Ascension: where Christ goes, we shall follow

Today is Ascension Day, one of my favorites in the church calendar and one the Universalists historically paid especial attention to.

It isn’t about Christ leaving (read: abandoning) us any more than self-satisfied jokers suggest that he was launched like a deep-space probe. Rather, it reflects a spiritual truth. As the bridge between God and humanity, Christ prepares the path for human beings to become more Godlike. More compassionate, creative and free, among other things. And neither is this sanctification the province of a precious and rare set. (I wonder if members of Holiness churches, with their belief in a instant and particular sanctification realize how false and self-righteous they sound. Bad for the Church’s mission and discouraging to the “unsanctified.” My word to them: stop talking about sanctification and start showing it.)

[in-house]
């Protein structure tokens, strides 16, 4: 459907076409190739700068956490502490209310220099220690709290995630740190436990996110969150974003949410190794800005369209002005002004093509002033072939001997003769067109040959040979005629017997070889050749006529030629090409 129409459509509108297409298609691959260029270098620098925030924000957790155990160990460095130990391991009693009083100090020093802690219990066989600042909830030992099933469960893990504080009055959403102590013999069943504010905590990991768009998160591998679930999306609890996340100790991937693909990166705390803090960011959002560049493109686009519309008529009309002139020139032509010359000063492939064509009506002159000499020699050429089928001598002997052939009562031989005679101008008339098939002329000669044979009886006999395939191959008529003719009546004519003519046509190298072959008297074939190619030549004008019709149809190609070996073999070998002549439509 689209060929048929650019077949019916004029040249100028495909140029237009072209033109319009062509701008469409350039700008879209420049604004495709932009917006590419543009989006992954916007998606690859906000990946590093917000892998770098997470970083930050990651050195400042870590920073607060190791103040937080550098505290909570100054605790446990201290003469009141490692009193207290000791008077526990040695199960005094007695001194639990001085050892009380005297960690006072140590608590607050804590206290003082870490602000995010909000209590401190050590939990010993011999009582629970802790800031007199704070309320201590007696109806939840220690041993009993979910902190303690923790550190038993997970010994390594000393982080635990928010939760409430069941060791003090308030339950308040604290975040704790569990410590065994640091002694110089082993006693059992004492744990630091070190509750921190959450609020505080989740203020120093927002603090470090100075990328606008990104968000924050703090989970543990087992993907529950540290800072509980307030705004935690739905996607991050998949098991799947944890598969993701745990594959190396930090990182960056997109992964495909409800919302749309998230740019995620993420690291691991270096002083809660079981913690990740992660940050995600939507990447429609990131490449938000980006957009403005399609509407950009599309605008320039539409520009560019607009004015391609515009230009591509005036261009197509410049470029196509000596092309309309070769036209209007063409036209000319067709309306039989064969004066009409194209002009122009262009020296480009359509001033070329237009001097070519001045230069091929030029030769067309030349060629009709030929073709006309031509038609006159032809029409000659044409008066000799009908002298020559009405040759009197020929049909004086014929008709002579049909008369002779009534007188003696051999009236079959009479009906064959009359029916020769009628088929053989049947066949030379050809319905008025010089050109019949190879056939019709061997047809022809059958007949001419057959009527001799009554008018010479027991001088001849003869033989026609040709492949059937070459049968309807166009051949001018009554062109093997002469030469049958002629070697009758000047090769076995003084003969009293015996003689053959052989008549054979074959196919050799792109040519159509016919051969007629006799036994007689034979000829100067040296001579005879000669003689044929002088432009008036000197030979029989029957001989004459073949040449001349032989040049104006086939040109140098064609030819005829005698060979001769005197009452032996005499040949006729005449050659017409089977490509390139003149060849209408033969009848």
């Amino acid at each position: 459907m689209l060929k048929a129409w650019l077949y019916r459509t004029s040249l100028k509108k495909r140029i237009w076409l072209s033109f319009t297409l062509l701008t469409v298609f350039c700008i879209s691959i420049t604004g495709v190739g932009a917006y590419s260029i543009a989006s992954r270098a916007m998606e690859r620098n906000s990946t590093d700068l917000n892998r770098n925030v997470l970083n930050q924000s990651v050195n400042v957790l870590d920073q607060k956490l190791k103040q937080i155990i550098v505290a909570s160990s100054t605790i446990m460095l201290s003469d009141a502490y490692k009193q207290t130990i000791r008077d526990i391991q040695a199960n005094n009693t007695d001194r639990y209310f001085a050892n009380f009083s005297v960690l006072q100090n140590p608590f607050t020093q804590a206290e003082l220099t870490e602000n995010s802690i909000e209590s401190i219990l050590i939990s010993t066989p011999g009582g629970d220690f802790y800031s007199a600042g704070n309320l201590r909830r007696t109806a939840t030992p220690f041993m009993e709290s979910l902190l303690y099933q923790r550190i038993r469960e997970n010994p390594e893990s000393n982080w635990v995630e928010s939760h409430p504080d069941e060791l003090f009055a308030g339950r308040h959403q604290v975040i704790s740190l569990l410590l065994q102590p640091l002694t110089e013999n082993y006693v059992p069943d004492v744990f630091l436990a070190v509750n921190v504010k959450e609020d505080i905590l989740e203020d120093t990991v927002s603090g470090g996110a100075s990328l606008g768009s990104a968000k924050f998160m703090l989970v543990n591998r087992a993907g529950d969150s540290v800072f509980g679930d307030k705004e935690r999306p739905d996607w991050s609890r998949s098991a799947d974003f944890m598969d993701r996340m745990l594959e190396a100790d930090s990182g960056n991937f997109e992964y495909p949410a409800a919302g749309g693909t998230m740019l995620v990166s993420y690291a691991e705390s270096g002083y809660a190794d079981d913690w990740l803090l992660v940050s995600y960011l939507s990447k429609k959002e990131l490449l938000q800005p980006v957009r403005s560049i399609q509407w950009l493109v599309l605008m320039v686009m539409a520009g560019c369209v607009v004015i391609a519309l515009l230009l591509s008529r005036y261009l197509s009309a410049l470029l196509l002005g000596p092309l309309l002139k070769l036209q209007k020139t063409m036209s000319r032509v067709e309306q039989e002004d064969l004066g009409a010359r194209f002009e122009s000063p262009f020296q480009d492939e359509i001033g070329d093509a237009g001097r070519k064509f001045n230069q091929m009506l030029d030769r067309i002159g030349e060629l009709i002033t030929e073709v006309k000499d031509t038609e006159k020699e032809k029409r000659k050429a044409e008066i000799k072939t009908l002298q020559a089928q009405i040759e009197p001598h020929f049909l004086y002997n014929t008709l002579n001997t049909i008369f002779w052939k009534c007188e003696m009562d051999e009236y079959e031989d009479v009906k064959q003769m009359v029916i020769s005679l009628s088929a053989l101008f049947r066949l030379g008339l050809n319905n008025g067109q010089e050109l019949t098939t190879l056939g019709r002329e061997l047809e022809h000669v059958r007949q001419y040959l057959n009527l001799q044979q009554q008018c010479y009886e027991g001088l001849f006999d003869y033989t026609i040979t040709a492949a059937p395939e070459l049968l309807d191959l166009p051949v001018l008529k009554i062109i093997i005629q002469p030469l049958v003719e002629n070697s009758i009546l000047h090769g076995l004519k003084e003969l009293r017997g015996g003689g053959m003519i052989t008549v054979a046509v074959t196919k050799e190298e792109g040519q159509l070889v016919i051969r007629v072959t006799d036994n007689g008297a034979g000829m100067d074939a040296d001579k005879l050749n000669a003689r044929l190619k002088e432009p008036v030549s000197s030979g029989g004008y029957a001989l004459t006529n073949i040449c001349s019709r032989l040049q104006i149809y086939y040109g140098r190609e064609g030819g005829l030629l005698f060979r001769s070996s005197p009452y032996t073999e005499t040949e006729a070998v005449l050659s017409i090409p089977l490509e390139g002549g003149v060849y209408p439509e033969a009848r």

The sacred path is often depicted — in cards, magazine and other visual media — as a lonely stroll around a pond or along a beach, which in a more subtle way is just as selfish and particular as the Holiness member’s forceful self-affirmation. Consider today, instead, that the sacred path might be more thickly peopled than a marathon, and that its end might nothing less than the completion of God’s purposes on earth.

About Scott Wells

Scott Wells, 44, is a Universalist Christian minister doing Universalist theology and church administration hacks in Washington, D.C.

2 thoughts on “Ascension: where Christ goes, we shall follow

  1. I remember an old woodcut print of the Ascension (although I can’t remember the artist). It depicted a huge multi-ethnic crowd, with Jesus at the front, pouring through a tunnel in the sky. The metaphor is other-worldly, but I still think it works as art, which should seldom be taken literally anyhow. I took home the idea that salvation is hardly individual.

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